Development of the growth cycle.
Riojan vineyards developed well throughout the 2005 harvest growth cycle, thanks to the weather which, on the whole, was favourable for obtaining top quality grapes. Special mention should be made of the excellent health of all grape varieties.
The previous growth cycle ended with good augusting, an absence of frost and scarce rainfall. The dormant period was characterised by scant rainfall and moderate snow throughout the region and rain continued to be scarce during the months leading up to budburst which was good and occurred at the normal dates for Rioja, some 7 to 10 days earlier than in 2004. In late April, the Control Board Technical Services commenced monitoring reference vineyards and observed 100% budding of primary buds. Fertility was also satisfactory, with figures between 1.2 and 1.6 clusters per bud for red grape varieties and slightly less for Viura grapes.
Setting was complete throughout the region by mid-June, with good canopies and health indicators, remaining about 10 days ahead of the previous year. In general terms, the Tempranillo, Graciano, Mazuelo and Viura grapes set quite well, while the Garnacha tended to be more irregular, with significant coulure. A year-to-year comparison of the 110 reference vineyards showed greater irregularity and fewer clusters per vine in Rioja Baja and Rioja Alta with similar figures for Rioja Alavesa. The Mazuelo plants had a high number of clusters, and so did the Garnacha, although cluster development was more uneven. Cluster size in Rioja Alavesa was similar to last year's, smaller in Rioja Baja and variable in Rioja Alta.
Despite moderate figures until the end of the setting period, rainfall was well distributed in 2005 and water requirements were covered throughout the budding and setting stages. In June, a significant number of thunderstorms dispersed throughout the region contributed substantial amounts of water. However, in the ensuing stages, the vines require a considerable quantity of water and July was particularly dry. In spite of this, by the end of the month the plants were in good health and canopy development was moderate but well-balanced. Although rainfall figures were lower than normal from January onwards, the level of water stress was acceptable, only having a significant effect in some vineyards on dryer plots with light soils. These suffered from moderate basal defoliation. Irrigation was forbidden from 1 August in Rioja Baja and 8 August in the rest of the Designation.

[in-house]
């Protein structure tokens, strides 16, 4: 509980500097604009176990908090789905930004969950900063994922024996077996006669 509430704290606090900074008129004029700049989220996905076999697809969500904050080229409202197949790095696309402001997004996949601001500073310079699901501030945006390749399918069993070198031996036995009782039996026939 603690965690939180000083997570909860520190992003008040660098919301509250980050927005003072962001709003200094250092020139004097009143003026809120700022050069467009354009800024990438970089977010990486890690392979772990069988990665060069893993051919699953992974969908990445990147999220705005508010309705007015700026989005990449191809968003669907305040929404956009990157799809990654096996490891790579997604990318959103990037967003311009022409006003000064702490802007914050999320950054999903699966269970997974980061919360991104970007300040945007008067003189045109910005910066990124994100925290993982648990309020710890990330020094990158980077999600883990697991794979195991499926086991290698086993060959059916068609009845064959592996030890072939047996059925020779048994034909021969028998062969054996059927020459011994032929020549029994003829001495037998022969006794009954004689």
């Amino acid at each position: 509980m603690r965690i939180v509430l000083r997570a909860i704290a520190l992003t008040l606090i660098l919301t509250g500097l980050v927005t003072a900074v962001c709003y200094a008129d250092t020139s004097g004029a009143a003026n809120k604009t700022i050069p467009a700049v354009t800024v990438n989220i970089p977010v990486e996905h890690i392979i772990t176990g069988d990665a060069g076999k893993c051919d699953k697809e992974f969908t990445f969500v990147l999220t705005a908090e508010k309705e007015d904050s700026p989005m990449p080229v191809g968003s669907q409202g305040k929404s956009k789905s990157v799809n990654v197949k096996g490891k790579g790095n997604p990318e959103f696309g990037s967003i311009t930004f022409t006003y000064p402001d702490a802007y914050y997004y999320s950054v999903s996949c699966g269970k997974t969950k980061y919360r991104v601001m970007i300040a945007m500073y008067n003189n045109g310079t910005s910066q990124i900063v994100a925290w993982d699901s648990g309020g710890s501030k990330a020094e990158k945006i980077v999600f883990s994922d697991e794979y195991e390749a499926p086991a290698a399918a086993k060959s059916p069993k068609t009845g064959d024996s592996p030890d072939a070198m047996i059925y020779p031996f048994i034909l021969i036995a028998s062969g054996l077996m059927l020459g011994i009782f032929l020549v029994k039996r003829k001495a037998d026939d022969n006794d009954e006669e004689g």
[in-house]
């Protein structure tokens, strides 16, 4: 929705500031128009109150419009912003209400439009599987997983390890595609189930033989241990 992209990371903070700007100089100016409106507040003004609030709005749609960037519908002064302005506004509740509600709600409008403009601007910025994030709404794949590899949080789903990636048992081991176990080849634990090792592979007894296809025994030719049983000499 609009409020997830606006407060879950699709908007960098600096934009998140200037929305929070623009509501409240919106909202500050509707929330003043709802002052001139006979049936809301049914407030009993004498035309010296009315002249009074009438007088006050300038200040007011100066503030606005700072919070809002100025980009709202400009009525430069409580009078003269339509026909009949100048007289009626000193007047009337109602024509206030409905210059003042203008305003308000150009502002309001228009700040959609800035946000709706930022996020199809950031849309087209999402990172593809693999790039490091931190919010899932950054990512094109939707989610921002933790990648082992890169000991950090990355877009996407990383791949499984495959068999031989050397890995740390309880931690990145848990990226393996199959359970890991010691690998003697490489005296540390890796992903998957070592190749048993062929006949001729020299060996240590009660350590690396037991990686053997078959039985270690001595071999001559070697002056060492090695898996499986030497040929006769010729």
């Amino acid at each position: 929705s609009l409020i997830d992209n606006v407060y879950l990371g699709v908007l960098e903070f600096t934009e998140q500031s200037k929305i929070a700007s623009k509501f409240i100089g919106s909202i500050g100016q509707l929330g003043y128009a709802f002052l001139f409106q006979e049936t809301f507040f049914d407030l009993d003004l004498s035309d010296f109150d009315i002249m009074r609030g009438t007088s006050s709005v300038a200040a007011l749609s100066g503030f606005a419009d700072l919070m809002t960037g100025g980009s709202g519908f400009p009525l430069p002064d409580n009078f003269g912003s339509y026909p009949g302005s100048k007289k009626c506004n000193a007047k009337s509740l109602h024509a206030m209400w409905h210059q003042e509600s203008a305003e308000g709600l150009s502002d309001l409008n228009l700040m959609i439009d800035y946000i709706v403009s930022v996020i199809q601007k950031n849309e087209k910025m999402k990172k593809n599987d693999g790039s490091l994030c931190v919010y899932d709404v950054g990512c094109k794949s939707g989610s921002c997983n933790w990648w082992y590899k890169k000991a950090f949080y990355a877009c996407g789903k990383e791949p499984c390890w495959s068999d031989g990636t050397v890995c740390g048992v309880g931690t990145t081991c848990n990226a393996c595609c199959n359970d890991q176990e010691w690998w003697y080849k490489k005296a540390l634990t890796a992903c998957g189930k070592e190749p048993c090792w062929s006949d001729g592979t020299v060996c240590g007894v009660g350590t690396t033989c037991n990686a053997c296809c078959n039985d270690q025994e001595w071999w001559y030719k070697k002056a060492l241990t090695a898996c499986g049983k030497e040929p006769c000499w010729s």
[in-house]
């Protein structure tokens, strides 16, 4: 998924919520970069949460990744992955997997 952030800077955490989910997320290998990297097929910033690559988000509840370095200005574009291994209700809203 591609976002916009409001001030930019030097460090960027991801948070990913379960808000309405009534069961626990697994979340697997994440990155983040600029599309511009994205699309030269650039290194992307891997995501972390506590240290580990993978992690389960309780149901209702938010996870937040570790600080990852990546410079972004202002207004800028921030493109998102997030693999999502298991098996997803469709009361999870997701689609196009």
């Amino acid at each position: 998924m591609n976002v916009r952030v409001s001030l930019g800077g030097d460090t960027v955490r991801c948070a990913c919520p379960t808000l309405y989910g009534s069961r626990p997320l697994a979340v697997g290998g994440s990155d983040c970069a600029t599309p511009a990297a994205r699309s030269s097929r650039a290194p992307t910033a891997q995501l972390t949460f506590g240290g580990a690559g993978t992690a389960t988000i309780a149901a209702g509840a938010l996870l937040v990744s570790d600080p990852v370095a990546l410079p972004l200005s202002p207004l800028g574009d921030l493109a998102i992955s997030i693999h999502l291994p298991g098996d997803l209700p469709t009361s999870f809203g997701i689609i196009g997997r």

Veraison took place normally from mid-July with the growth cycle continuing to be 10 days ahead of schedule compared to 2004, although within normal figures for the region. According to the conclusions of the first Ripening Survey carried out by the Control Board on 22 August, the general condition of the vineyards was excellent, both in terms of canopy development and with regard to plant health, while the ripening process evolved correctly and within the normal schedule for the Region.
Harvest began in isolated spots in the easternmost part of Rioja during the first days of September but it was slowed down in view of the excellent state of the vines and grapes and of moderate daytime temperatures and cool nights, which propitiate slower sugar formation and better phenolic development -an ideal situation from a quality perspective. The harvest became widespread in Rioja Baja from 17 September, while white grapes began to be picked in the central area. Good weather accompanied the beginning of red grape harvest in Rioja Alta and Alavesa during the last week of September. With about 10% to 15% of grapes still unpicked, a rainy period beginning on 12 October posed difficulties for the end of the harvest and affected the weight and characteristics of the grapes.
After almost two months -which is normal for Rioja- the last grapes of the 2005 harvest were picked on 29 October. The results were more than satisfactory, as the grapes arrived at the bodegas in excellent health and with analytical parameters that correspond to an extraordinary quality. This was the Control Board's opinion, and it corroborated the impressions of most technicians in the industry with regard to the magnificent quality expectations for the wine made from this harvest.
The 2005 harvest has not only been generous with respect to quality, but also from a quantitative point of view. During the 2005 harvest, there were a total of 59,309 hectares in production (54,632 planted with red grape varieties and 4,677 hectares with white), an increase of 1,172 hectares with respect to the previous year. The vineyards produced a harvest volume of 444.74 million kilograms of grapes, of which a total of 397.20 million kg will be protected by the Designation, in accordance with maximum allowable yields (6,500 kg per hectare for red grapes and 9,500 kg per hectare for white grapes) set by the Control Board for this harvest. Maximum allowable yields are set to meet optimum quality objectives -one of the basic strategies of the Designation. This year, the Control Board Technical Services confirmed the compliance of grape growers in applying the most suitable growing techniques to attain this objective, such as the removal of clusters during veraison ("green pruning" or "cluster thinning") in many plots. Taking into account that approved grape-wine yields are set at a maximum of 70%, the volume of approved wine for the 2005 vintage will be about 280 million litres.
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